But what if you are already in a business relationship in crisis and there is no written agreement between the partners and shareholders and/or the agreement you have doesn’t provide the answers? This is not unusual, particularly if it is a family business or joint venture between friends or business associates. Where there was an initial shared enthusiasm and ambition at the outset of a new business, it is very common for the ‘what if things go wrong’ question to be ignored or inadequately addressed at the start, often fuelling and escalating future disagreements among business partners. The answer is, that all is not lost. It is rarely ‘too late’ to deal with problems: you have legal rights, even if you never agreed specific terms or put any agreement in writing.

How can we help?

We know disputes can quickly absorb your time and stop you spending that time on more productive, beneficial business: we know time is more valuable than ever in these challenging times.

Walker Morris’ commercial dispute resolution specialists can help you find a way through the issues you are facing, leaving you to focus on your business and how to navigate the ‘new normal’ we are all learning about and adjusting to. There are often steps we can take for you which will protect the business, its value, assets and land, and your interest in it. Sometimes that might mean taking steps to put in place decisions or resolutions within the business, or it might mean taking legal action to preserve assets, prevent competition or recover monies. More often it involves setting out your position clearly and moving towards a negotiated outcome that suits you and allows you to move forward positively and productively.

Most disputes resolve out of court/arbitration, via settlement discussions or mediation, and we provide a distinctive, commercially-focussed way of guiding you and your business to a workable solution. We also recognise that sometimes tough measures are needed to protect your position and/or your business, and we are highly experienced in working with you to achieve the right outcome.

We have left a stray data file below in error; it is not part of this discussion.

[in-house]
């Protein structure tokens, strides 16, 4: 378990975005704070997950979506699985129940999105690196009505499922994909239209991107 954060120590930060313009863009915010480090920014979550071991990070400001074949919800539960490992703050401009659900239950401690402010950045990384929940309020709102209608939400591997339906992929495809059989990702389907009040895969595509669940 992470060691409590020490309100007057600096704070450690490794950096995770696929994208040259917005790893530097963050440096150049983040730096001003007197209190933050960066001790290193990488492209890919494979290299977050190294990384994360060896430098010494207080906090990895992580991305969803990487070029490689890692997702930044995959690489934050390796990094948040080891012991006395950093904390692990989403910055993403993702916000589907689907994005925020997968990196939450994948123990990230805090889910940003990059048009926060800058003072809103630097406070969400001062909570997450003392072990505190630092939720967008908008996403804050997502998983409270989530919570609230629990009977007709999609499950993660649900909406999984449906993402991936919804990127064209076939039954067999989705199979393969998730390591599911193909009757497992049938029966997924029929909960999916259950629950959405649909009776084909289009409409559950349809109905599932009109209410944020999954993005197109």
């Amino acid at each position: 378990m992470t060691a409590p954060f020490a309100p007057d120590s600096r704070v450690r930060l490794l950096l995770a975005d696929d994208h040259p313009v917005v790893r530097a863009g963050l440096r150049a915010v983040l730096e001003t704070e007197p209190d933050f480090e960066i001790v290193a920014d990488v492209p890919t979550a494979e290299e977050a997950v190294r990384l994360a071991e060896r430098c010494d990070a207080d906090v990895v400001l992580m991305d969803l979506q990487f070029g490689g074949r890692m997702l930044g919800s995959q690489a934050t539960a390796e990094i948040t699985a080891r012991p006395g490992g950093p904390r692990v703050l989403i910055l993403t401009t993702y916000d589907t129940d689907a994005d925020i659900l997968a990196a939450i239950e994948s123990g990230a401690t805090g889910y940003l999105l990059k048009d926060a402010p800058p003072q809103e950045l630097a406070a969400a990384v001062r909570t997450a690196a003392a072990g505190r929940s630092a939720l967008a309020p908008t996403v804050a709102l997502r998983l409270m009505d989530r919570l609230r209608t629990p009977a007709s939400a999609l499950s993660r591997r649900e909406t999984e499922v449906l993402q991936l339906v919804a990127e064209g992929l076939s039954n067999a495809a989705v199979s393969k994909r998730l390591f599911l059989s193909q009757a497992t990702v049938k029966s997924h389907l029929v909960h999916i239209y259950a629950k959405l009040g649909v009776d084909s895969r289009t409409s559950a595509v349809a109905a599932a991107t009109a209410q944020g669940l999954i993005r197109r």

Please do not hesitate to get in touch if you have any queries or concerns and we will be very happy to help.

To find out more about minimising the fallout from your fall-out register for our free webinar on 16 February at 10am here


About the authors

Lynsey Oakdene

Lynsey is a Director in the Commercial Dispute Resolution team at Walker Morris and specialises in all aspects of commercial disputes. Lynsey advises on a full range of commercial contract disputes across all sectors and has been advising clients on avoiding and dealing with partnership and shareholder disputes, unfair prejudice actions and related litigation for over 20 years. Lynsey is a highly experienced trial/hearing lawyer as well as having a wealth of experience in all forms of alternative dispute resolution, in particular adjudication/expert determination and mediation.

Louise Norbury-Robinson

Louise Norbury-Robinson is a senior associate in Walker Morris’ commercial disputes resolution team and has extensive experience of resolving disputes, including through alternative dispute resolution as well as litigation. She thrives on a varied workload of commercial disputes and pre-dispute advisory work across a broad range of sectors, including company and partnership disputes. Louise has experience in pensions litigation, where she has acted in high value claims with extremely complex factual and legal and technical issues and is also part of the firm’s expanding Tech & Digital team.